Your goal when speaking English is to speak clearly and to be understood by others the first time you say something. In order to do this, you must learn how to pronounce all the sounds in words, while maintaining a smooth flow when speaking. To get you started with this skill, try the following exercises:
Practice reading aloud for two minutes each day for one week. Speak slowly and concentrate on each sound in the words as you say them. Try to link your words together as you speak, rather than pronouncing each word separately. Pay attention to pronouncing consonants in the middle of words and word endings.
During the second week of practice, pronounce all the sounds in words as you read aloud for five minutes on at least three different days. You will notice that you are slightly exaggerating some of the words so that you can pronounce all the sounds. The focus here is to just to remember to pronounce all the sounds in words, so don’t worry if it doesn’t sound natural.
By the third week, you should be much more aware of the sounds in words and should be ready to incorporate your skills into everyday conversation. During this week focus on pronouncing all the sounds in words while you speak to others. This time try to make your speech sound more natural by including word connections to link words together. Hopefully you will notice that you are no longer omitting the middle syllables in multi-syllabic words and are more conscious of word endings.
The following are examples of what might happen if a consonant is omitted in a word when it shouldn’t be: 1. Omitting a consonant in a word can make the word difficult to understand. Example: Incorrect: I can harly see. Correct: I can hardly see.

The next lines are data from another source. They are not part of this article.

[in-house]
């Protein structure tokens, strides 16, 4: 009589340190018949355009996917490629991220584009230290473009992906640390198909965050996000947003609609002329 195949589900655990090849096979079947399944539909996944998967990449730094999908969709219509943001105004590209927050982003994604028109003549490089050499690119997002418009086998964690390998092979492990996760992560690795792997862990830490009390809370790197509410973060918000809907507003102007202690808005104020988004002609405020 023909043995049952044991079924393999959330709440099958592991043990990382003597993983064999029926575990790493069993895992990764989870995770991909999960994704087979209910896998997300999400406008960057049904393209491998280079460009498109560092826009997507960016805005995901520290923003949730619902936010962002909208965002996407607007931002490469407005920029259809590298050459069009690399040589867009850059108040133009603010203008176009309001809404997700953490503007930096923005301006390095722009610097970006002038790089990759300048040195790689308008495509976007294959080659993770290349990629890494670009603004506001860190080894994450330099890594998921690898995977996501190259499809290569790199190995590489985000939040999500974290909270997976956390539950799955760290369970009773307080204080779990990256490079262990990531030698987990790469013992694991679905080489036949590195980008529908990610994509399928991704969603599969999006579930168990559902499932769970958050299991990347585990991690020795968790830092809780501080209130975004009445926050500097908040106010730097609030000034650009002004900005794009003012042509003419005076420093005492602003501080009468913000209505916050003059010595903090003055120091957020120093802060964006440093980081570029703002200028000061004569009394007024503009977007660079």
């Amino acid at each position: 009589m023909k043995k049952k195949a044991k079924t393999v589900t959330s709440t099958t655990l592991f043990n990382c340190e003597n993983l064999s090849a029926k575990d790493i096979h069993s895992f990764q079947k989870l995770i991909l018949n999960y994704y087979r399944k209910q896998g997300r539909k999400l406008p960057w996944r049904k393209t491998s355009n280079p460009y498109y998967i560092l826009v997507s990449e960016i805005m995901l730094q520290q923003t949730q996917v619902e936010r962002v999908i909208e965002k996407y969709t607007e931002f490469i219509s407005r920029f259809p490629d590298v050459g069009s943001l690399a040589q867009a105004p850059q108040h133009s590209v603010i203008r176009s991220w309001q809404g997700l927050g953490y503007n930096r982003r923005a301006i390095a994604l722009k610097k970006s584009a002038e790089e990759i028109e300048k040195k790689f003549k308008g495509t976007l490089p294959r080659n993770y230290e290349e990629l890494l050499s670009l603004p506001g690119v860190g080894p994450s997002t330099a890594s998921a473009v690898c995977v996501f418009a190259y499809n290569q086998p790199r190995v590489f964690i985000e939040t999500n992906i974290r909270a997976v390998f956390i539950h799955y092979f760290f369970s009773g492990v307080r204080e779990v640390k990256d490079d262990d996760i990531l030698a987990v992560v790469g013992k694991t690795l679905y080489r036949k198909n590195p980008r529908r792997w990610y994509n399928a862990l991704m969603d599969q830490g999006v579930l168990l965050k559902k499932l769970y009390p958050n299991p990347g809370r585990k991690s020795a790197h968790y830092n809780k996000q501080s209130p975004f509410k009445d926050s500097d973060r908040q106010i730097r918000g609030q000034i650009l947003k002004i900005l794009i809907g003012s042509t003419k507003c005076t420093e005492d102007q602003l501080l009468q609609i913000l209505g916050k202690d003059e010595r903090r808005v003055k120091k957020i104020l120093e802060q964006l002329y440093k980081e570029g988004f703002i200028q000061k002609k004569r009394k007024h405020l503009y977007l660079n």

2. Omitting a final consonant can make the sentence grammatically incorrect. Example: Incorrect: She want to go home. Correct: She wants to go home.
3. Omitting the final sound of a verb can change the tense and confuse the listener. Exmpls: Incorrect: Yesterday I miss him. Correct: Yesterday I missed him”.
4. Omitting a syllable in a multi-syllabic word can change the word completely or make it difficult to understand. Example: Incorrect: Her name is Peneppe. Correct: Her name is Penelope.
Practice the following sentences. Focus on including all the sounds in each word, except for when word connections occur. 1. Jonathan can hardly throw a ball anymore. 2. My favorite subject in school is mathematics. 3. Sally wants to buy a new puppy, but her mother won’t let her. 4. Why don’t you like to fly on planes? 5. I can’t afford to buy a new automobile because they are too costly. 6. Did you know that my telephone hasn’t been working for three days? 7. My dog, Baxter, still thinks he’s a puppy. 8. My daughter lost her balloon at the carnival last Wednesday. 9. Bobby threw the big brown ball into the woods and lost it. 10. I bought a cup of coffee at Starbuck’s before I went to work.
Cheryl Posey, MS CCC-SLP firstname.lastname@example.org 774-212-3241 Copyright 2010-2019